The subtropical reefs of the Poor Knights Islands, off the north-east coast of the North Island, were rated one of the world's top 10 dive sites by Jacques Cousteau. Fed by a warm current from Australia, the sheer underwater cliffs, caves, chimneys, tunnels and arches formed out of a chain of volcanoes that eroded millions of year ago are a haven for tropical fish rarely seen in New Zealand's largely temperate water. Mixing in with the spotted black groper, mosaic moray and Lord Howe coral fish are dolphins, stingrays, migrating whales, orca and the odd tropical Hawksbill turtle.
With water temperatures hitting 25C in summer, no real current nor long surface swims to contend with, and visibility good up to 30 metres, the Poor Knights are dived, snorkelled and swum year-round.
Plenty of them. There have been an estimated 2,300 shipwrecks since European settlement began in the 1790s. The country's most notorious wreck was an act of state-sponsored terrorism. In 1985, Greenpeace's flagship anti-nuclear boat, Rainbow Warrior, was sunk while docked in Auckland harbour by limpet mines laid by two French government agents. Three years later, she was towed north and re-sunk as a memorial, and can now be dived or snorkelled off Northland's Bay of Islands. Technicolor purple, blue and orange anemones cling to her rails, while seahorses and big fish such as golden snapper, kingfish and John Dory circle around.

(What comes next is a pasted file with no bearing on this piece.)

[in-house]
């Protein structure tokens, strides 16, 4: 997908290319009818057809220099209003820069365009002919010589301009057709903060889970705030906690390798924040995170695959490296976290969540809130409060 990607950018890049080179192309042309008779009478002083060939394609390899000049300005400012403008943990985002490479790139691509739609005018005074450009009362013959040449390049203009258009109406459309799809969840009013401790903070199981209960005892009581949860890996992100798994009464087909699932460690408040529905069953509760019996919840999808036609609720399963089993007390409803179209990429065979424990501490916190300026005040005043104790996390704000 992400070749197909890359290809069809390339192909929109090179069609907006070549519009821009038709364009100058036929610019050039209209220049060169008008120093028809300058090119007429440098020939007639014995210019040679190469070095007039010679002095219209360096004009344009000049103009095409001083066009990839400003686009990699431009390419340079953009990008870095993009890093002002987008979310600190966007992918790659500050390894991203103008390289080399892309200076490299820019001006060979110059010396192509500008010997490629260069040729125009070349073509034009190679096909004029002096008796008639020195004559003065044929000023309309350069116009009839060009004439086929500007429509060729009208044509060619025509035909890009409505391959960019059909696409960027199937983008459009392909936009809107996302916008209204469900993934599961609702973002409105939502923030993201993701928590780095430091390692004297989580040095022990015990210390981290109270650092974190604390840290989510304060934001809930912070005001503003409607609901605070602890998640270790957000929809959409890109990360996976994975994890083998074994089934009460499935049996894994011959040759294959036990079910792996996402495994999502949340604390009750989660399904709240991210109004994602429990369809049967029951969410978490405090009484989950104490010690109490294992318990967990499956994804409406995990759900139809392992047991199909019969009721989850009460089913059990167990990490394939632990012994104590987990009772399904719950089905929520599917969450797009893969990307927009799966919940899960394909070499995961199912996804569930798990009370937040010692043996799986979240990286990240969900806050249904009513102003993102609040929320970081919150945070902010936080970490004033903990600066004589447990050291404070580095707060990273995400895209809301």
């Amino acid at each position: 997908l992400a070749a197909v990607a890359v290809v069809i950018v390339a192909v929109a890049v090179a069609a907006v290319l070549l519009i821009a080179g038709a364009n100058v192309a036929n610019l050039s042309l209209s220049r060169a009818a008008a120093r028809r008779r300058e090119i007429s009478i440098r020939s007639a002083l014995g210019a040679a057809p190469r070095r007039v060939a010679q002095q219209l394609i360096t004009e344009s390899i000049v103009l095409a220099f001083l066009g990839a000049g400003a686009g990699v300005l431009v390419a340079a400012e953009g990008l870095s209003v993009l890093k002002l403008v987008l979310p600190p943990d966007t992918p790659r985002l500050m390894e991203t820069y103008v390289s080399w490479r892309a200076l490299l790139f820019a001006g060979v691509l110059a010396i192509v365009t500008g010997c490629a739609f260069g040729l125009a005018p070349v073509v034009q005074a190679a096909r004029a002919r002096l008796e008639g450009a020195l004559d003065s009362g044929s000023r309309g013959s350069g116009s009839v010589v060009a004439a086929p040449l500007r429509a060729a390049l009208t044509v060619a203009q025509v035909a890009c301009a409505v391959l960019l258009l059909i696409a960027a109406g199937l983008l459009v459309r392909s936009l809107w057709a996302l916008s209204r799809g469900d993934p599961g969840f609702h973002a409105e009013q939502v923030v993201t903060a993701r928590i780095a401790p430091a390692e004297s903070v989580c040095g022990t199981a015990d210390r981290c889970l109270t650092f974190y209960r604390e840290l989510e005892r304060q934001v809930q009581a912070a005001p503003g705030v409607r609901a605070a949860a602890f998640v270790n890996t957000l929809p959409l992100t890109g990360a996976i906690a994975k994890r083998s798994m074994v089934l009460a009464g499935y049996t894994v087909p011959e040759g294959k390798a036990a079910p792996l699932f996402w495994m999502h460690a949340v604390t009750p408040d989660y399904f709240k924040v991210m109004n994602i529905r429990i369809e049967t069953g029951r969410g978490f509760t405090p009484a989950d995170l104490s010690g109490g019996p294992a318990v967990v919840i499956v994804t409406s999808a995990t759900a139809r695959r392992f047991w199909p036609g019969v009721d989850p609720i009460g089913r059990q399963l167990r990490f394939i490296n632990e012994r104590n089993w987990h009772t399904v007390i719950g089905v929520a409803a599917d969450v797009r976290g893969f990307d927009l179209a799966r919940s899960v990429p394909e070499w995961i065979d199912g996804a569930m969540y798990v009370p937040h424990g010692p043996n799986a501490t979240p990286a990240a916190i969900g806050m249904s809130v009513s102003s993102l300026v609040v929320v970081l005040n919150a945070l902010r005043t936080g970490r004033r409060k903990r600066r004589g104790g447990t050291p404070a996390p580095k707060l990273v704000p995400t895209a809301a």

Independent charter boats set out from Matauri Bay, the closest boat ramp to the wreck; tour operators also offer package deals. First Light Travel's four-day tour departs from Auckland once or twice a month, taking in Rainbow Warrior, Poor Knights, and two nearby naval wrecks; equipment, transport to and from Auckland, three nights' accommodation, and breakfast and lunch, from NZ$1,675 (£570) for one or NZ$1,475 (£502) for two (0871 474 0083; www.firstlighttravel.com). First Light's sister organisation, Globaldive (00 64 9 920 52000; www.globaldive.net) offers internationally recognised beginners' two-week PADI Open Water dive courses for NZ$449 (£152), available twice a month, or tailor-made private courses from NZ$899 (£306) per person.
The best surf?
At any given minute, on any given day, thousands of waves are crashing on to hundreds of surf beaches across New Zealand. But experts say that slightly raffish Raglan, on the North Island's east cape, has earned its Surf Capital title for the consistently steep, fast waves that smash onto its black sands. Besides all the visiting surfers, "Rag Town" is also a thriving coastal community, whose 3,500 resident surfers, Bohemians and down-sizers have their own Arts Council, lager, knitting circle, and gigging bands.